JM: Every once in a while, as I’m creeping out the door early in the morning to work a few hours on the T-House O’Steel before I have to go to my real job, I’ll hear a small voice calling out of the darkness: “Daaaaaaaddy, don’t leeeeeeave!”
Breaks my heart every time.
So when I hear my 10-year-old pleading for me to stay home instead of letting me leave to work on the house that’s supposedly for the three of us, I have to ask myself, who am I building this for?
Every time someone asks me: “So, what are you going to do with that thing? Studio? Man cave? Dog house?”, my answer is always that I’m taking the “If you build it, they will come” approach, with the idea that it will be a home for my family, not just me. I’ll admit that the building of the T-House of Steel is an experiment. Living in it will be the second part of that experiment. And like any experiment, I’m not sure how it’ll go, ultimately.
The funny thing is that right now, in our little warren-like apartment in Beacon, NY, we are always finding ourselves in the same room, brushing our teeth together, or standing at the stove cooking (or doing gymnastics) together, or cuddled up on the couch together watching a movie.
The standing joke is, every time we find ourselves jammed up together in the same room, one of us, or altogether we’ll chime out “TINY HOME LIVING!!!” So when I see the way my daughter reacts to the way I describe how the loft space in the T-House is going to work, like in this video below, I’m thinking , “Look at her! She’s crazy about it!”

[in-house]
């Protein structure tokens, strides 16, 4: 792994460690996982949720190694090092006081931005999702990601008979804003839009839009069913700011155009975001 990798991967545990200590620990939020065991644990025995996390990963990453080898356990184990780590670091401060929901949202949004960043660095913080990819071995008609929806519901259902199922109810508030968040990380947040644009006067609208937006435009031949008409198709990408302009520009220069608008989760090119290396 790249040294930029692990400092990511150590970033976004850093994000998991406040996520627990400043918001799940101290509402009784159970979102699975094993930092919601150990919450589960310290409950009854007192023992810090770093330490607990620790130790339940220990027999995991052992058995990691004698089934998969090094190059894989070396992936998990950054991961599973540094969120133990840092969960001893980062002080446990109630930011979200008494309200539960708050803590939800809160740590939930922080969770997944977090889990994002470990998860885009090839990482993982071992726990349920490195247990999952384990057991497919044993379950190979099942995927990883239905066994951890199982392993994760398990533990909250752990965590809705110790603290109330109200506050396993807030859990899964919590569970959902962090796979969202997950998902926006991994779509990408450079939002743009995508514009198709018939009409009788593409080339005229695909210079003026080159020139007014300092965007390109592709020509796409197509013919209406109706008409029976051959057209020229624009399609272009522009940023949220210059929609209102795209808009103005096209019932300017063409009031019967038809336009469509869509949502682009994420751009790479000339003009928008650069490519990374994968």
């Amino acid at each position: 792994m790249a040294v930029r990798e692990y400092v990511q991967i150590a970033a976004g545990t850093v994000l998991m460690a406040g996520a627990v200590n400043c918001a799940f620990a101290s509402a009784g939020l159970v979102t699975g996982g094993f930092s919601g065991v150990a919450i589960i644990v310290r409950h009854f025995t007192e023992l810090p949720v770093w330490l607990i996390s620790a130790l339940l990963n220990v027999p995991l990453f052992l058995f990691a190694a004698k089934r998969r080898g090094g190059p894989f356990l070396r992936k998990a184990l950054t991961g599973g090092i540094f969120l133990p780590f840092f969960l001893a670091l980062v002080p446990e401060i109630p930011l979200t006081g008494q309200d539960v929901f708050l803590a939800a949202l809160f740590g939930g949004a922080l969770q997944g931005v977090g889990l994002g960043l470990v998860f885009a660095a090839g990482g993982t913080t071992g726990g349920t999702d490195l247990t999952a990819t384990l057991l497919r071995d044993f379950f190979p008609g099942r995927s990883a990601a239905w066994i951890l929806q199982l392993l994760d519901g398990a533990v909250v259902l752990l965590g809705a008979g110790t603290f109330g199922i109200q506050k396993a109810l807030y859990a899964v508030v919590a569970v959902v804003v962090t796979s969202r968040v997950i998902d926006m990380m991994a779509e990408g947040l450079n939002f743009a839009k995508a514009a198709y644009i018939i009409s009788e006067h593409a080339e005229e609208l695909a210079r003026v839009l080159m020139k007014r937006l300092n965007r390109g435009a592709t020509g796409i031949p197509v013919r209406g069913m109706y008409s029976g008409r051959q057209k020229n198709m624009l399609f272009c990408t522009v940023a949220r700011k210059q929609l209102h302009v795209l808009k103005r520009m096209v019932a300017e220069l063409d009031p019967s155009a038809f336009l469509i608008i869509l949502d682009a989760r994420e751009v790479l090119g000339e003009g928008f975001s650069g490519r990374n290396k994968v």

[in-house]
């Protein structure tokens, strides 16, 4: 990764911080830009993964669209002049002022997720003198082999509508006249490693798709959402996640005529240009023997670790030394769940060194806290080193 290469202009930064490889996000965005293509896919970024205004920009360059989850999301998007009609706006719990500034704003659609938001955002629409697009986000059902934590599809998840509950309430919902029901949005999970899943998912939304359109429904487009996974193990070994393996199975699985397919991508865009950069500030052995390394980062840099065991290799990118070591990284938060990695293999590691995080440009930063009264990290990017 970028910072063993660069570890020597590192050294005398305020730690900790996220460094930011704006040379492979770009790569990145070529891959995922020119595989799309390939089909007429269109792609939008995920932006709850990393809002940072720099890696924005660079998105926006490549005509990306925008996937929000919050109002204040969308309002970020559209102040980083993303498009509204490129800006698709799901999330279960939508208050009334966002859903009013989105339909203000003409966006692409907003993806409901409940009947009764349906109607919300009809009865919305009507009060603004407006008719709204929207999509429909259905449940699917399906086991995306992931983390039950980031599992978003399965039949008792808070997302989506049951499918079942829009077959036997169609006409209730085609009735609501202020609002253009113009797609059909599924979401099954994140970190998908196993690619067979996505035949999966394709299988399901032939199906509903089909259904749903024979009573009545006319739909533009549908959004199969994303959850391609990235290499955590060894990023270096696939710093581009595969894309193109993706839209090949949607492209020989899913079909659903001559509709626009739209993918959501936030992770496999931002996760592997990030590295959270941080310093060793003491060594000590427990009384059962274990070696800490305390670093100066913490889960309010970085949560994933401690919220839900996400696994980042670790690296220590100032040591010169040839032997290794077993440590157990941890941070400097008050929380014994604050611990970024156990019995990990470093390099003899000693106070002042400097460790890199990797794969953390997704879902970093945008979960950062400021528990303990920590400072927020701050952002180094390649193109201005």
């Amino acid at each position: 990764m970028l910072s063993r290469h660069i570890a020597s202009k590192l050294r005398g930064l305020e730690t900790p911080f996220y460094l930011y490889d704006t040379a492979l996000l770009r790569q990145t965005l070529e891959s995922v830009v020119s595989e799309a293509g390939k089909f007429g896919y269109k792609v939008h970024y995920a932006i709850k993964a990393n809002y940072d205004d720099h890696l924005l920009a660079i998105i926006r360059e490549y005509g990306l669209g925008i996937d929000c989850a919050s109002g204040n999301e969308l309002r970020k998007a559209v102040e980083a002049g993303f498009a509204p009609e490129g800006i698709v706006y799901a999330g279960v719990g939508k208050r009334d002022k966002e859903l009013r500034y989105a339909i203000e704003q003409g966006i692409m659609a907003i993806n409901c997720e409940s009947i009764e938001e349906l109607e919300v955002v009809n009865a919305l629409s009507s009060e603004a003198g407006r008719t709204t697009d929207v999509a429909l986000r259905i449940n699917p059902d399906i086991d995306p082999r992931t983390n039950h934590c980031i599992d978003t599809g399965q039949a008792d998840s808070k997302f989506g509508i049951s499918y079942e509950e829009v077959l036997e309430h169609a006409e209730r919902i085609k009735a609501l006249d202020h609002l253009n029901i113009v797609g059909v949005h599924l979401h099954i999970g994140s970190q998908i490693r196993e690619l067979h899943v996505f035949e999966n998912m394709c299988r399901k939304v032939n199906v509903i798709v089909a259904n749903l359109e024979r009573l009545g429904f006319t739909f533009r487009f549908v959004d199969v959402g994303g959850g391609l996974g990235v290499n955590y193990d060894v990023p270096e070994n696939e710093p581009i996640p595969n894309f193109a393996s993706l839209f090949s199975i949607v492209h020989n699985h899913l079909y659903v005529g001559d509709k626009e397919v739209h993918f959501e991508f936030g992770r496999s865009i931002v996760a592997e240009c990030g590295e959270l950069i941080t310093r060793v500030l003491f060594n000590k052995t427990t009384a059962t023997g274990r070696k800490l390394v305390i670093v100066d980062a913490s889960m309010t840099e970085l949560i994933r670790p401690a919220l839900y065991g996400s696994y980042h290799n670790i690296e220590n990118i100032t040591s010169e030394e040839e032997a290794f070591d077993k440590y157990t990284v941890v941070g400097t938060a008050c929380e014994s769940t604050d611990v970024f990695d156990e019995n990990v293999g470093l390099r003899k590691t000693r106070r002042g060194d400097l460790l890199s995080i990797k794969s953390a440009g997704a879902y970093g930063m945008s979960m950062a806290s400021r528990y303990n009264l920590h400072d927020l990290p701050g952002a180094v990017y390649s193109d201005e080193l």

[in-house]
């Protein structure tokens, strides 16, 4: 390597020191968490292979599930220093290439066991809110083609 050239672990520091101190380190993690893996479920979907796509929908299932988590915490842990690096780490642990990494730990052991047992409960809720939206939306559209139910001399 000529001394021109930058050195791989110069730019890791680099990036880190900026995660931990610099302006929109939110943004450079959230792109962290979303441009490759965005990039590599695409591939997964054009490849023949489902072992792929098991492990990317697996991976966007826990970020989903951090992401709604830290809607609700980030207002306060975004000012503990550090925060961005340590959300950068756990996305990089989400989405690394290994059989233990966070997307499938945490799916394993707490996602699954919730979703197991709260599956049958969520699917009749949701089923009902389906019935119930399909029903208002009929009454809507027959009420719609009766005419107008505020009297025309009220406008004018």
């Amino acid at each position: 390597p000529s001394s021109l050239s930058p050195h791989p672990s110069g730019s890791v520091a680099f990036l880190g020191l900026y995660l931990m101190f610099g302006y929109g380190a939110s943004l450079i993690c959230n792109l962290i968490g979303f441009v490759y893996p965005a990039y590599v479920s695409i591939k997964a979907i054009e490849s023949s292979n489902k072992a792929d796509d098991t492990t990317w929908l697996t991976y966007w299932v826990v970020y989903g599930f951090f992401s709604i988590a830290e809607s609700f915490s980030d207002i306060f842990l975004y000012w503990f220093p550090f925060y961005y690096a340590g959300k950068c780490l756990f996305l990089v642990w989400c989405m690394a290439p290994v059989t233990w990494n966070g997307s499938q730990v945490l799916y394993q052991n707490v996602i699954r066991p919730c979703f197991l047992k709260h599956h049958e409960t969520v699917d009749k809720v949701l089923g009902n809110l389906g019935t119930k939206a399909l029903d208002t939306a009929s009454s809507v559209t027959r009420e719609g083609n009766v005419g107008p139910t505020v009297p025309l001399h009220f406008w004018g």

This weekend, I began working on the (steel, of course) beam that will span the length of the T-House of Steel which will have to support the three of us in the loft space (more on this later.) As I’m building it, I just know she’s going to love it up there. And that’s what keeps me going.
JC: Yes, our daughter is crazy about this experiment as am I!
And I think it’s also a good lesson for her, and for any kid (or adult, for that matter) in patience, giving her the sense that not everything happens, or is expected, instantly. In her life, school, for example, there’s a sense of urgency for completion that’s demanded by staff and teachers – “Finish your test, finish your homework, finish your lunch!” On her own, there’s always the desire for a new acquisition: “I need that toy now!” We try our best to manage these situations with words, discussions, arguments, debates.
But there’s nothing like seeing patience in real life. A project like the T-House is truly an experiment, on more levels than one. Sam and I see JM having to make lots of decisions about the design and execution of plans for the house building, some that turn out right, and some that don’t and need to be rethought, reworked, redone. The fact that he doesn’t give up, but rather works out the problem, is a huge and wonderful lesson.
With our T-House O’Steel, each part is uniquely built. There is no quick completion, no immediate gratification. Just, patience, combined with the long view that this will one day be something beautiful and worth the wait. It will be a place the three of us can call home.